“Man, all types of emotions are running through my head,” said Thompson. “I feel sad. I feel angered. I feel confused. I feel lucky.”

At the end of the hour, the leader of a band named “The Roots” spoke about feeling “complete” in a way he never had before taking this journey into his past.

A major element of the success of the series is the performance of Gates as guide on these hour-long TV sojourns into celebrity histories. His tremendous knowledge of American history constantly lifts the show beyond the particulars of the celebrity’s ancestral arc into the larger currents of the national and sometimes international past. And yet, Gates delivers all that context and historical synthesis in a conversational, even colloquial manner, perfectly pitched to the medium.

One of my favorite endings to an episode came with comedian and actor Amy Schumer when Gates informed her that her DNA test revealed a relative she never knew she had.

He asked if she wanted to meet him, and she said sure.

“OK, fasten your seat belt,” he said asking her to turn the page on her book of ancestors to meet the new relative.

The picture on the page she came to was that of Gates.

“Stop,” Schumer said. “Wait, stop. Is this a joke?”

Not at all, Gates said, explaining that Schumer and his father share “an identical stretch of DNA," which makes Gates and her cousins.

“Has this ever happened to you before?” she asked.

“Not with a white person,” Gates said bursting into laughter and reaching across the table for her to give him a high five.

It was a fun moment especially when Schumer called Gates “Cuz” and asked if she could “borrow some money.”

But underneath the playfulness, it is a reminder of how fluid identity is and how many of our pasts have moved across boundaries some would like to think of as fixed.

Those are both profound concepts that have been obscured, minimized or ignored by many dominant-culture histories, which are more concerned with maintaining power for certain groups than telling the truth about our pasts.

The message of this series is not that we are all the same, not by a long shot. “Tracing Your Roots” is clear about the disproportionate suffering by members of some groups, as well as the advantages afforded those of other groups in this land of so-called equality.

But the series does serve as an antidote to the extreme polarization of American life today with too many of us defining ourselves as members of socially constructed tribes, like Democrats and Republicans, and refusing to listen or talk across the self-drawn lines that separate us. If there is one thing that “Finding Your Roots” shows it is that even biologically-drawn lines were constantly being crossed in American history and many of the best moments and results in the lives of our ancestors and the nation came about as a result of those crossings. There are far more connections among us than most media would have us believe today.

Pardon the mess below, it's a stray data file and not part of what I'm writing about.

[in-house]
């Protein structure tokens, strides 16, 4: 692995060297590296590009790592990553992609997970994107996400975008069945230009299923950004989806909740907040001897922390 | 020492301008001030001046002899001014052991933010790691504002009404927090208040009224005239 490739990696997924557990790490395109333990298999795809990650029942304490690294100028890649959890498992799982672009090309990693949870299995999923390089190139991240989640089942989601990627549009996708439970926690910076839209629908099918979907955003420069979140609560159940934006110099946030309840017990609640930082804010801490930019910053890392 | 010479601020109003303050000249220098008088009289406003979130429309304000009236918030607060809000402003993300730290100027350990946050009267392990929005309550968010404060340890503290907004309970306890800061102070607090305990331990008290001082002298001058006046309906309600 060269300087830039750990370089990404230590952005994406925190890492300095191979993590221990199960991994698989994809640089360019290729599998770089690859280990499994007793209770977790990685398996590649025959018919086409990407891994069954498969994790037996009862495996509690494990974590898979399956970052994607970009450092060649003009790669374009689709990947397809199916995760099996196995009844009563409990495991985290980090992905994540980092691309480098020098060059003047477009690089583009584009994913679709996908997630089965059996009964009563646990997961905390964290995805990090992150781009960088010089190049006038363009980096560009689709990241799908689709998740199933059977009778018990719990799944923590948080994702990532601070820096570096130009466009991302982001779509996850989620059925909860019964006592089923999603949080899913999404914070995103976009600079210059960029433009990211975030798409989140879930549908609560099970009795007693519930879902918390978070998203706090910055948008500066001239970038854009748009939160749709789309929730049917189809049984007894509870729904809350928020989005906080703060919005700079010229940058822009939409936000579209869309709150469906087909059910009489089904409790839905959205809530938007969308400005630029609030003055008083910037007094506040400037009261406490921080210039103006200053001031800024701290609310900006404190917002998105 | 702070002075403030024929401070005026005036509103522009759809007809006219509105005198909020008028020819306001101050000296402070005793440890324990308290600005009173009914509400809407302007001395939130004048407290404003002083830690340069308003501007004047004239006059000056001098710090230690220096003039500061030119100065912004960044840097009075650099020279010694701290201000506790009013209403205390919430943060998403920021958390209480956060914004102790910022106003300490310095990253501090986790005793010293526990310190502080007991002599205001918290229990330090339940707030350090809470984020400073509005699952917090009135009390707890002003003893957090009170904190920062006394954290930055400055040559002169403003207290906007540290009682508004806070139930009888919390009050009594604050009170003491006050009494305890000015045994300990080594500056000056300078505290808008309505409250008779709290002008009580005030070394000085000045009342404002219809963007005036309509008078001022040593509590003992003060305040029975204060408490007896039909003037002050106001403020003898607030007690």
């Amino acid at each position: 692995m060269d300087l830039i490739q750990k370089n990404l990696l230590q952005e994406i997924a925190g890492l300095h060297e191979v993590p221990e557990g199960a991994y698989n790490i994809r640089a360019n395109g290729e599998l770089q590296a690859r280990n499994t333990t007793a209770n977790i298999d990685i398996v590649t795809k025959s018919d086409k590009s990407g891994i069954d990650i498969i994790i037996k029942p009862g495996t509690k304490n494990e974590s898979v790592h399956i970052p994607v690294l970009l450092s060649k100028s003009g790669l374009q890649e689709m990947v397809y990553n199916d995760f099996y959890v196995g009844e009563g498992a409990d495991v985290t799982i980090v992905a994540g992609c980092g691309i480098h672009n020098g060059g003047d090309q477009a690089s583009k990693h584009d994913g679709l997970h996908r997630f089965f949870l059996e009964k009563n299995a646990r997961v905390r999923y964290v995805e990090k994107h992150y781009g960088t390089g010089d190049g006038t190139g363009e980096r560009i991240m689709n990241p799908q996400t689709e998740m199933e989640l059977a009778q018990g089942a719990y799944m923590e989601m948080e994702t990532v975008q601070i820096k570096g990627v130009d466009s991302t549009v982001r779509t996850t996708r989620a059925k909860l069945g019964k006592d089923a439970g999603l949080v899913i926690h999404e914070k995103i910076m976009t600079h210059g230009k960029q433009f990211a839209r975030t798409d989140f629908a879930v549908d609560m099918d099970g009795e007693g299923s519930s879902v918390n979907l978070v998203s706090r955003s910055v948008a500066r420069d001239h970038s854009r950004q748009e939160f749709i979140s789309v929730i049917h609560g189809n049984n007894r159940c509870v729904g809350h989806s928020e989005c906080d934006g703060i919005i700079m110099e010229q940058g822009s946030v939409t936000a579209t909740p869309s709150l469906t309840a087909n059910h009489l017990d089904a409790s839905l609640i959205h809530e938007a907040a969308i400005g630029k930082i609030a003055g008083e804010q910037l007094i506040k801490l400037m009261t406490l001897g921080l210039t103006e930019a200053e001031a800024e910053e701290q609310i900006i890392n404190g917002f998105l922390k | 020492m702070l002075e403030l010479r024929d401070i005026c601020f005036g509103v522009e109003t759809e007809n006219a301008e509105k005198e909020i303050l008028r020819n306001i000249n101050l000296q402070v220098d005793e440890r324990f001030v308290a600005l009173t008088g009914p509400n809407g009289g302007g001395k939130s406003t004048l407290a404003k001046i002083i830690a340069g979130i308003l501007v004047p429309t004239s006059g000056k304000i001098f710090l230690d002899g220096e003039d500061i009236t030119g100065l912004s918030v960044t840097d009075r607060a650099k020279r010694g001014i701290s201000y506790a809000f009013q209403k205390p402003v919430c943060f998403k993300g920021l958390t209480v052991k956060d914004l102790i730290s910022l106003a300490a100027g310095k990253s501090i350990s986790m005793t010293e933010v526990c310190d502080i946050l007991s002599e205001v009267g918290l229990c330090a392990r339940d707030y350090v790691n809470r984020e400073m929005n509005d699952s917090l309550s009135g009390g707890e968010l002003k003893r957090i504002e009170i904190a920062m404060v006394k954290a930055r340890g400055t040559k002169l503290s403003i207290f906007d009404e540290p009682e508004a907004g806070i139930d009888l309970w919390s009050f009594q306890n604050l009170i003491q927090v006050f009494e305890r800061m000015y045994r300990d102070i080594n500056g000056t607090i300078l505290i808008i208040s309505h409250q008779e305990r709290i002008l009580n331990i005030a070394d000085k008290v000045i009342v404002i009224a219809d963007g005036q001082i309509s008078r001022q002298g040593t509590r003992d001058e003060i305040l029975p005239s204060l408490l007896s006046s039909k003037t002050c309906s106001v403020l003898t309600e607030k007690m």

That message is what drew me back recently to binge episodes that I had not seen from previous seasons. At the end of too many long days of trying to sort through disinformation, conspiracies and political warfare on cable TV and social media, I needed to hear the truths Gates tells about our national and individual pasts.

After tracing Latifah’s ancestor Juggy Owens’ birth back to 1766, Gates says to his guest, “That’s before the United States is the United States ... Does that make you feel more American?”


“You know, in this climate we’re in, people are like, ‘Man, I’m moving to Canada,’ or, ‘I’m moving here," Latifah said. "And I’m like, ‘I’m not going anywhere. This is my country. My family helped build this nation ... We are going to stay here and we are going to fight and do what we need to do to make it right.’”


Latifah, whose legal name is Dana Elaine Owens, said she always felt that way, but after seeing the historical evidence of Juggy Owens’ life, it has a “whole new meaning” for her.

“Now I see this really is my country,” she said.

“This land is your land,” Gates replied.

“This land is my land,” he and Latifah said in perfect harmony.

David Zurawik is The Sun’s media critic. Email: david.zurawik@baltsun.com; Twitter: @davidzurawik.